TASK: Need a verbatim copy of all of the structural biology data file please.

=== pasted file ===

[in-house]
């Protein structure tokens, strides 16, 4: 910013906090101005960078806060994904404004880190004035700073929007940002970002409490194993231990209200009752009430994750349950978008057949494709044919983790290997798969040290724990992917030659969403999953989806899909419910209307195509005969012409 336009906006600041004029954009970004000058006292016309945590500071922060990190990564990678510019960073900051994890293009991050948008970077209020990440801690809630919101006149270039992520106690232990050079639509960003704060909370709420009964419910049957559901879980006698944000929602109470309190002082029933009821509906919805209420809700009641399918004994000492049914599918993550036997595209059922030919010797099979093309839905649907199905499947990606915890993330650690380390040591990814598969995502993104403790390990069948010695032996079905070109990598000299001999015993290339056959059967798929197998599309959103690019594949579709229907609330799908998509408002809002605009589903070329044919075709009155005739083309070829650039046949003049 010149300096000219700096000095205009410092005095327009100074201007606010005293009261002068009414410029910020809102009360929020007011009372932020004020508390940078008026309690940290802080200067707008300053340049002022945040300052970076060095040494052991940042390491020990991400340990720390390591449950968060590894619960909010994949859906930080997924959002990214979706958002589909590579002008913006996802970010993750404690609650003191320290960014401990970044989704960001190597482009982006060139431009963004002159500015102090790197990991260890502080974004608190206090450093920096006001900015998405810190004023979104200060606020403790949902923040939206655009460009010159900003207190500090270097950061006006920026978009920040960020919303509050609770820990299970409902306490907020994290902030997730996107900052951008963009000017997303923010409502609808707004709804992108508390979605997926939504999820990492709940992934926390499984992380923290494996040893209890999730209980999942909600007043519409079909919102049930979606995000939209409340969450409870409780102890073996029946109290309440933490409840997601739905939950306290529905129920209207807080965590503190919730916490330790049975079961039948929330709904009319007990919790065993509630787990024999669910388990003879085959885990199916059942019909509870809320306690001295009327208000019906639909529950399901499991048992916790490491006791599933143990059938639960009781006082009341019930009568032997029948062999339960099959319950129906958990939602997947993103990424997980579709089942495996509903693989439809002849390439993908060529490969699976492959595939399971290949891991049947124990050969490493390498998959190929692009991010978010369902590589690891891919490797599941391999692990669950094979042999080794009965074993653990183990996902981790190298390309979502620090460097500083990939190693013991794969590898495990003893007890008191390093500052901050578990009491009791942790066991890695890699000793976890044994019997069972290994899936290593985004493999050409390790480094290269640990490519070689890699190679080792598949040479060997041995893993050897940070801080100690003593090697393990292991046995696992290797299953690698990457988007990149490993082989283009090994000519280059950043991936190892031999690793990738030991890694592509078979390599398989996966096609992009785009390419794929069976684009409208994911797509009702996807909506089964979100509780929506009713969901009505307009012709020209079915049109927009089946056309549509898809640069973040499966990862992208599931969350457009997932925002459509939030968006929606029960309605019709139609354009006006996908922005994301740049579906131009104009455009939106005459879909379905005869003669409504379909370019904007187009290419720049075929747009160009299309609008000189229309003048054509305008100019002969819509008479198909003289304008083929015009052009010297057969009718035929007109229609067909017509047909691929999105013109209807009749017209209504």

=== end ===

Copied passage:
[in-house]
């Protein structure tokens, strides 16, 4: 910013906090101005960078806060994904404004880190004035700073929007940002970002409490194993231990209200009752009430994750349950978008057949494709044919983790290997798969040290724990992917030659969403999953989806899909419910209307195509005969012409 336009906006600041004029954009970004000058006292016309945590500071922060990190990564990678510019960073900051994890293009991050948008970077209020990440801690809630919101006149270039992520106690232990050079639509960003704060909370709420009964419910049957559901879980006698944000929602109470309190002082029933009821509906919805209420809700009641399918004994000492049914599918993550036997595209059922030919010797099979093309839905649907199905499947990606915890993330650690380390040591990814598969995502993104403790390990069948010695032996079905070109990598000299001999015993290339056959059967798929197998599309959103690019594949579709229907609330799908998509408002809002605009589903070329044919075709009155005739083309070829650039046949003049 010149300096000219700096000095205009410092005095327009100074201007606010005293009261002068009414410029910020809102009360929020007011009372932020004020508390940078008026309690940290802080200067707008300053340049002022945040300052970076060095040494052991940042390491020990991400340990720390390591449950968060590894619960909010994949859906930080997924959002990214979706958002589909590579002008913006996802970010993750404690609650003191320290960014401990970044989704960001190597482009982006060139431009963004002159500015102090790197990991260890502080974004608190206090450093920096006001900015998405810190004023979104200060606020403790949902923040939206655009460009010159900003207190500090270097950061006006920026978009920040960020919303509050609770820990299970409902306490907020994290902030997730996107900052951008963009000017997303923010409502609808707004709804992108508390979605997926939504999820990492709940992934926390499984992380923290494996040893209890999730209980999942909600007043519409079909919102049930979606995000939209409340969450409870409780102890073996029946109290309440933490409840997601739905939950306290529905129920209207807080965590503190919730916490330790049975079961039948929330709904009319007990919790065993509630787990024999669910388990003879085959885990199916059942019909509870809320306690001295009327208000019906639909529950399901499991048992916790490491006791599933143990059938639960009781006082009341019930009568032997029948062999339960099959319950129906958990939602997947993103990424997980579709089942495996509903693989439809002849390439993908060529490969699976492959595939399971290949891991049947124990050969490493390498998959190929692009991010978010369902590589690891891919490797599941391999692990669950094979042999080794009965074993653990183990996902981790190298390309979502620090460097500083990939190693013991794969590898495990003893007890008191390093500052901050578990009491009791942790066991890695890699000793976890044994019997069972290994899936290593985004493999050409390790480094290269640990490519070689890699190679080792598949040479060997041995893993050897940070801080100690003593090697393990292991046995696992290797299953690698990457988007990149490993082989283009090994000519280059950043991936190892031999690793990738030991890694592509078979390599398989996966096609992009785009390419794929069976684009409208994911797509009702996807909506089964979100509780929506009713969901009505307009012709020209079915049109927009089946056309549509898809640069973040499966990862992208599931969350457009997932925002459509939030968006929606029960309605019709139609354009006006996908922005994301740049579906131009104009455009939106005459879909379905005869003669409504379909370019904007187009290419720049075929747009160009299309609008000189229309003048054509305008100019002969819509008479198909003289304008083929015009052009010297057969009718035929007109229609067909017509047909691929999105013109209807009749017209209504």